As I understand that, my app should occasionally be awoken from even a suspended state, into the background where a quick fetch can be processed.  And in fact it works some of the time.  But more often, I'm getting the "timed out" error above.

              • Re: URL session during background fetch
                waynehend Level 1 Level 1 (5 points)

                Well today is a brighter day.  I installed Xcode 8.2 beta 8C23 last night and things seem to be working far more reliably today.  I'm not saying that's cause and effect, but at least a coincidence.


                I've noticed also that the "Comment Selection" menu command is now functioning again.  This was not working in Xcode 8.1 for me and many others.  I was able to temporarily fix it by renaming the app (by appending the version 8.1 to the app file name) but the problem soon returned. Maybe my Xcode installation was somehow buggered, and installing the beta fixed it.  Whatever, it seems to be working for now.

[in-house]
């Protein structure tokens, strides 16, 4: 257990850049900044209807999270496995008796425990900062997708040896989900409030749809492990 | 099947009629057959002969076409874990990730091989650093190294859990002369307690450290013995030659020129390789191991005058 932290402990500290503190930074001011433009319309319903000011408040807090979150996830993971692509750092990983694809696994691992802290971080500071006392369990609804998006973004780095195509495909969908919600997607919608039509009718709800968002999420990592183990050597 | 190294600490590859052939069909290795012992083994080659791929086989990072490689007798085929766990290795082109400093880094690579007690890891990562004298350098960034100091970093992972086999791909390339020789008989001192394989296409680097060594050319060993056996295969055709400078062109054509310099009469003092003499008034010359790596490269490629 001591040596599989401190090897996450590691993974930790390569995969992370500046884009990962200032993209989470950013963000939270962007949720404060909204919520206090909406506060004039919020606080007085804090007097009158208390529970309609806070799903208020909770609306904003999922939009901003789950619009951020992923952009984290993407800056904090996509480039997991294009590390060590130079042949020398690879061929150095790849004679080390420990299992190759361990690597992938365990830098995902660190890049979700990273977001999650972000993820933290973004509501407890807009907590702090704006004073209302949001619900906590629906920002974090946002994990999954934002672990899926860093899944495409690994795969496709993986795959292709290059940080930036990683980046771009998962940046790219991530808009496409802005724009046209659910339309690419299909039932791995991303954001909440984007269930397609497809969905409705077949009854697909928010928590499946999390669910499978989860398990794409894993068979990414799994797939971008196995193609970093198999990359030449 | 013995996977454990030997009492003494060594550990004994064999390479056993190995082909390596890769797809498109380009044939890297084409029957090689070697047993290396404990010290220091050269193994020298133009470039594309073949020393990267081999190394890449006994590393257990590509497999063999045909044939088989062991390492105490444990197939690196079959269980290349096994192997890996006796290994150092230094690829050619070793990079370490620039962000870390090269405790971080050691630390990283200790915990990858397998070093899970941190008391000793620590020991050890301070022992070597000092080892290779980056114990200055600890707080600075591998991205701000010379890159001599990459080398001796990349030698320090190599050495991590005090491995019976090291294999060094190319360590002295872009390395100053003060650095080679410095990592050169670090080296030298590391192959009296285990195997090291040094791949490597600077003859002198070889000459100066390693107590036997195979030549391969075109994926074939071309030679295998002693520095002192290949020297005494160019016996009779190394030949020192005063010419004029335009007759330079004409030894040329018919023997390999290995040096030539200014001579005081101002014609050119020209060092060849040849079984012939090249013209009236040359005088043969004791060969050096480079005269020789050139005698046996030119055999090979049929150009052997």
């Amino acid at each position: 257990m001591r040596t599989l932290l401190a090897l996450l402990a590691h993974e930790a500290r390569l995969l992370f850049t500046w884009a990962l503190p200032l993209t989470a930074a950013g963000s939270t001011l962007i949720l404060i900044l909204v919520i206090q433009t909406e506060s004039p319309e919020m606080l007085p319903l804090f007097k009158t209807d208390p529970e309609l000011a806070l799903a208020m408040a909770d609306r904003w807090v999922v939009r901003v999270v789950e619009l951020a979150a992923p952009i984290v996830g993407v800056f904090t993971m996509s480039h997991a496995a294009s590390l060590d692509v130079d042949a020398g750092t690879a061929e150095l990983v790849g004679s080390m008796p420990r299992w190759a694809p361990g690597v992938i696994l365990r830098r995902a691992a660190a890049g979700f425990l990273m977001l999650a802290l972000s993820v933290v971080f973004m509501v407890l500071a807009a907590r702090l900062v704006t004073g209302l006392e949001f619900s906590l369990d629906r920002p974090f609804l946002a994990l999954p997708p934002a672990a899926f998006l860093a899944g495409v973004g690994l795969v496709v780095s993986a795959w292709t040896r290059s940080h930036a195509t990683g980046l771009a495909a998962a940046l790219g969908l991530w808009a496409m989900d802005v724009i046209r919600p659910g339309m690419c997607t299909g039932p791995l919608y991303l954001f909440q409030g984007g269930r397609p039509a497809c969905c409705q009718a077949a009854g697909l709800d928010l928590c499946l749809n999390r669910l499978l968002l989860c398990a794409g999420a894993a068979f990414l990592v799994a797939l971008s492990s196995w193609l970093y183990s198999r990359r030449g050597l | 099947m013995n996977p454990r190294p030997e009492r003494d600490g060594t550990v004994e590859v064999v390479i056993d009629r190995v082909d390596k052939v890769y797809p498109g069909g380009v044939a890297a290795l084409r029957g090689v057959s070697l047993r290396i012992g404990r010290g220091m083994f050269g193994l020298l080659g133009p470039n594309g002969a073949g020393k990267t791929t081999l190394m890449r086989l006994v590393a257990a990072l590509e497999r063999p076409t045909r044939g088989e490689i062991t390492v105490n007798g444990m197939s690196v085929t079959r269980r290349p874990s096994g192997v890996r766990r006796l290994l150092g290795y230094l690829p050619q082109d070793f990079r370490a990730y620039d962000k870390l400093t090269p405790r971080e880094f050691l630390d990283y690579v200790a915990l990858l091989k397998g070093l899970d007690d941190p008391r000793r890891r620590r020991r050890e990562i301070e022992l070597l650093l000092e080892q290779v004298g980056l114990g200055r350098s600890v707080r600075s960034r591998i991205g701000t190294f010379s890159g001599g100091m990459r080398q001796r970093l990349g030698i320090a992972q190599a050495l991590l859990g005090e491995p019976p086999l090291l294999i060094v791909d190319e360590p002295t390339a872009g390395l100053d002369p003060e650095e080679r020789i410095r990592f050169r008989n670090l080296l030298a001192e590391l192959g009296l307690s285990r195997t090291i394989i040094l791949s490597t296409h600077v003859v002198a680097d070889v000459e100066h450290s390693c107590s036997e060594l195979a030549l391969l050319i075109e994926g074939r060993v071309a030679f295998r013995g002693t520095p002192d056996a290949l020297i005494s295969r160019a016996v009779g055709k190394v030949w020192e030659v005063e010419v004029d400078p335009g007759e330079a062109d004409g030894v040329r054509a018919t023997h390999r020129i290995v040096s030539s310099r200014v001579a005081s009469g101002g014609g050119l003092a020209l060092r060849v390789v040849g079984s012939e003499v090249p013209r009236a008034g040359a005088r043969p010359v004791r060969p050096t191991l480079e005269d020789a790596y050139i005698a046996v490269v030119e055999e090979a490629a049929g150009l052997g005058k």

The error is still happening, just at a much lower rate.  Maybe it has something to do with my network?  Still looking for a way to quash this.


                Domain=NSURLErrorDomain Code=-1005 "The network connection was lost."

                • Re: URL session during background fetch
                  waynehend Level 1 Level 1 (5 points)

                  After the previous post I've continued to have a high failure rate and have now started to adopt the background download task approach instead of the data task.  I'm still working on it but I'm optimisitc it will be up and running soon.


                  In the meanwhile I've seen quite a few errors about reading and writing to the user defaults while in the background.  I came across this thread: